The tiny island of Mauritius has spent years trying to clean up its image as a base for shady money launderers and shell companies. Short-seller allegations against billionaire Gautam Adani have reignited questions about the country’s role as a tax haven for Indian tycoons.
Hindenburg Research said in a report in late January that Adani’s shares, worth $153 billion, were on a downward spiral and that entities controlled by the tycoon’s brother Vinod or his associates were using Mauritius as a conduit for money laundering and stock price manipulation. While the report referred to a “massive maze” of shell companies stretching from the Caribbean to the United Arab Emirates, it pointed to offshore companies in Mauritius playing a pivotal role.
The US-based short-seller said 38 companies linked to Vinod are based in the tropical Indian Ocean Island off the east coast of Madagascar. Hindenburg alleges some of it was used to move funds from India, which were then used to buy shares in the group and drive up its share price at home. Five years before the bombshell report, Adani stock had enjoyed some of the wildest rallies, with flagship Adani Enterprises Ltd soaring nearly 2,600%, about 41 times the benchmark Nifty 50 index gain.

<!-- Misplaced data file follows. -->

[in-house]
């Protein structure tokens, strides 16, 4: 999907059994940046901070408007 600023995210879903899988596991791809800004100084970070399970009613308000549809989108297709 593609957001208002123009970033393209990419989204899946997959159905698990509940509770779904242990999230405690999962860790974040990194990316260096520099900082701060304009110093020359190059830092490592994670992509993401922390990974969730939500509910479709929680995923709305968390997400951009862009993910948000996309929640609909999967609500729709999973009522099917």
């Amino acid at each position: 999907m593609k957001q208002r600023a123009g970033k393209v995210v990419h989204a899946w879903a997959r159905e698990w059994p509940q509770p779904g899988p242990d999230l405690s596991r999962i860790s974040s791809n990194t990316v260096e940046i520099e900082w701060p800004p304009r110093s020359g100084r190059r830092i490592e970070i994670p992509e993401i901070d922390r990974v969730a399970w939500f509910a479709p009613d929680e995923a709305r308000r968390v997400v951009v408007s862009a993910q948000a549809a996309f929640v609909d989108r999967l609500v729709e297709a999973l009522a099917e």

Staff at Vinod’s Dubai office recently sent a request for comment to the port energy group’s India headquarters. Representatives for Adani Group did not respond to a request for comment. In a 413-page rebuttal dated January 29, the group said Vinod had no role in the day-to-day affairs of the Adani Group. It told the offshore entities were public shareholders of Adani portfolio companies and “it would be incorrect to suggest that they are in any way related parties of the promoters”.
While it is not illegal to register a business in a low-tax jurisdiction like Mauritius, the allegations surrounding offshore shell companies seem to hark back to a time when the tourist haven has played a prominent role in many other Indian corporate controversies since the late 1990s. The biggest of these was between 1998 and 2001, when a broker drove up the prices of select stocks.